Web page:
When Dan Ryan left for the UK he took an $80,000 pay cut and had an Australian domestic coaching record of 1-27.
Four years later and he’s now the first man to coach a team to a Super Netball premiership, leading West Coast Fever to their maiden title in 25 years in front of a record crowd at RAC Arena.
Ryan had a tumultuous two years at the Adelaide Thunderbirds, winning his first game in charge before losing the next 27.
He left for the UK to pursue his passion, coaching Northern Ireland and in the England domestic league, before Fever netball boss Sue Gaudion made a shock move and brought Ryan in to replace long-time coach Stacey Marinkovich.
“This is the stuff you dream about, it’s the stuff when you first get into the game as a young kid, these are the moments you feel like sometimes may never come but things that get you out of bed every single day,” Ryan said.
“It just goes to show never give up and always believe in yourself and if you want something bad enough, find a way to make it happen.
“I’m a huge believer that if you’re willing to lean into the hardships and the tough times, they’ll be the moments that make you who you are. The challenging and testing times for me have made me the coach I am.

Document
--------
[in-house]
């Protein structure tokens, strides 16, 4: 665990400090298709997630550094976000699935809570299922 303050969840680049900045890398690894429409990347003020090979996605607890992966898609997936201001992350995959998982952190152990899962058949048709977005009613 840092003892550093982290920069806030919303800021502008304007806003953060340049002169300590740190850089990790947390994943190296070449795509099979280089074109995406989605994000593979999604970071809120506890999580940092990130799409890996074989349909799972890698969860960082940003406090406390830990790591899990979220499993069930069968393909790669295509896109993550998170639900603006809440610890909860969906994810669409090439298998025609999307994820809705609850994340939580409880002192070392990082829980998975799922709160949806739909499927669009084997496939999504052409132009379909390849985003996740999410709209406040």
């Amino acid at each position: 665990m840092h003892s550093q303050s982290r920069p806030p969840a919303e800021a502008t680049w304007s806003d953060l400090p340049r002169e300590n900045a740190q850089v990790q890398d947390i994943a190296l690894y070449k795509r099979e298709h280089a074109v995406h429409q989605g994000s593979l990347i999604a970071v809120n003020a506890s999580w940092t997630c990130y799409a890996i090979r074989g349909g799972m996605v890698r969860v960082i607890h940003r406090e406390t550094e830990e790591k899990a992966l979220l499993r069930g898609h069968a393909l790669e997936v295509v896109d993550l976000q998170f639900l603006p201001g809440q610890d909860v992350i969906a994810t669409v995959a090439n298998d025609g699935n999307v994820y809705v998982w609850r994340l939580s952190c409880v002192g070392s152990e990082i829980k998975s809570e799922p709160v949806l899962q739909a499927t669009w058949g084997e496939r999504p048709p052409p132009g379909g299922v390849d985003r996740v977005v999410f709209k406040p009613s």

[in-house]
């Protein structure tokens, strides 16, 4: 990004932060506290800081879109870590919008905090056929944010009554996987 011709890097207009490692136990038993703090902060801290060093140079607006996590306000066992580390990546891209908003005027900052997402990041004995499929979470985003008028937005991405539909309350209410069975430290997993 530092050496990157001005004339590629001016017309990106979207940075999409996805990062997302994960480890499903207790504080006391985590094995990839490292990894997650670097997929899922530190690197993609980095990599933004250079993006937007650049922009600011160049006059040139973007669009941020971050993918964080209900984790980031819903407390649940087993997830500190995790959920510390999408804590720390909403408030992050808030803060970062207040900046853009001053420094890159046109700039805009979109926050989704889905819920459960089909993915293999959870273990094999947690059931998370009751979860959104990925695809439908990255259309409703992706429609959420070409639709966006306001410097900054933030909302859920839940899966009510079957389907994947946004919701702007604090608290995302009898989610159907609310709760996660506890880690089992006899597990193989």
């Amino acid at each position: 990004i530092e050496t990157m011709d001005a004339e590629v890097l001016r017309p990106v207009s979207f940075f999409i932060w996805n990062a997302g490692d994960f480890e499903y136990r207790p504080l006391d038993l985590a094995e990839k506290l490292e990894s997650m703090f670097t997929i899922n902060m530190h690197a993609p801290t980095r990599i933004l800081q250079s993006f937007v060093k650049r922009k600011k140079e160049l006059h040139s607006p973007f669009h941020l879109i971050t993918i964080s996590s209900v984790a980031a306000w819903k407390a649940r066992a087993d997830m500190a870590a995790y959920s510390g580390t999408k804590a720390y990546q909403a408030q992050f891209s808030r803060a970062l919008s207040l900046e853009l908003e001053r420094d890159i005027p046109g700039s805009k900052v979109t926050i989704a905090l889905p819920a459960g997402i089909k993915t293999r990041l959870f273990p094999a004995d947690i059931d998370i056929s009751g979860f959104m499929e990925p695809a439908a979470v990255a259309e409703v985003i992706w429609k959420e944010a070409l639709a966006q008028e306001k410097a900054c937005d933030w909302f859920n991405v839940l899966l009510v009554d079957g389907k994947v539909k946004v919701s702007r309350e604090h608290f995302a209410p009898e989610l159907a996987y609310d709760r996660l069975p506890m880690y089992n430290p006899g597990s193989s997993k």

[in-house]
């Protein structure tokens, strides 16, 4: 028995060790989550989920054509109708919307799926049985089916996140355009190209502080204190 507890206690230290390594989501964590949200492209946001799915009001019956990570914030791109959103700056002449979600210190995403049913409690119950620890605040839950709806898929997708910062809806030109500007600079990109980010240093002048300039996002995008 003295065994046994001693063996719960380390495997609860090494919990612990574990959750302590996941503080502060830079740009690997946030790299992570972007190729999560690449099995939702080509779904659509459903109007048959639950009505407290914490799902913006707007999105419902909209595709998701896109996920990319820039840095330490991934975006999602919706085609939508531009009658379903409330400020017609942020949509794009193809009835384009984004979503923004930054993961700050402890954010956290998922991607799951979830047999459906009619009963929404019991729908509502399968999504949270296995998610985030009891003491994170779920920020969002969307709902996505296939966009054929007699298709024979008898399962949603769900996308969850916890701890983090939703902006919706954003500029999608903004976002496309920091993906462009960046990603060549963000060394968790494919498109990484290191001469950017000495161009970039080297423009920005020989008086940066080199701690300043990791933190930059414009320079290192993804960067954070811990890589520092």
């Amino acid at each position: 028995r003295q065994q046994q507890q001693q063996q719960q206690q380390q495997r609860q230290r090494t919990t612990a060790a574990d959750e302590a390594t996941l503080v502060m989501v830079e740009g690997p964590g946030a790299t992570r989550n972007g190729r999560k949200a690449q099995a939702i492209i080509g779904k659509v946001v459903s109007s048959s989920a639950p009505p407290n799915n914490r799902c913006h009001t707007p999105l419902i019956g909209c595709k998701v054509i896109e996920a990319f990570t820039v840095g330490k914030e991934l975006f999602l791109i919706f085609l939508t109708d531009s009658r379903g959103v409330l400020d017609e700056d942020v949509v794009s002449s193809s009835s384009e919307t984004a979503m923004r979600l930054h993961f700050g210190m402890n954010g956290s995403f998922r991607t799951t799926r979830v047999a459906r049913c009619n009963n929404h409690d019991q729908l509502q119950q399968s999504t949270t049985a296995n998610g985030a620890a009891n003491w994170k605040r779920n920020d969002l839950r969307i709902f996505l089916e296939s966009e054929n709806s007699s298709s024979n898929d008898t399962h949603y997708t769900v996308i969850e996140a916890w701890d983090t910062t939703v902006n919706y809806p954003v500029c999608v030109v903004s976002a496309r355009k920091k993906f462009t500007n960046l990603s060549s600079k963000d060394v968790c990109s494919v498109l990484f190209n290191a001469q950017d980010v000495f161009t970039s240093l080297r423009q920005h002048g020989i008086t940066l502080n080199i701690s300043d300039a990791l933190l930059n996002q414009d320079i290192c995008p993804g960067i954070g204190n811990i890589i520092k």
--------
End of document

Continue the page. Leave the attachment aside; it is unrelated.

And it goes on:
“I was able to maintain perspective of that experience in Adelaide and I was determined to ensure it was going to be the start of me and not the end of me.
“I took an $80,000 pay cut and moved to the UK for $5000 for a year and lived off savings so I could keep coaching. That’s what it meant to me.
“The door of opportunity opened here at Fever, the club believed in me and when you’ve got people around you that support you and build you up, these things can happen.”
Ryan took over an established Fever side that had played in two unsuccessful grand finals in four years, but had the potential to go to another level.
“We talked openly as a team about what we wanted to achieve and how we were going to get there,” he said.
“We weren’t afraid to say that we wanted to create history and we weren’t afraid to put ourselves in pressure situations and find whether we could rise or fall in those moments.
“Our last two games under the pressure of finals I’ve seen an unbelievable maturity in these players and they’ve been so willing to lean into those uncomfortable moments that it takes to win championships.
“It says a lot about these girls and their willingness and their openness. The way they stood up today, I just can’t believe we played out best netball under the pressure of a grand final in front of 13,000 people and in doing it created history.”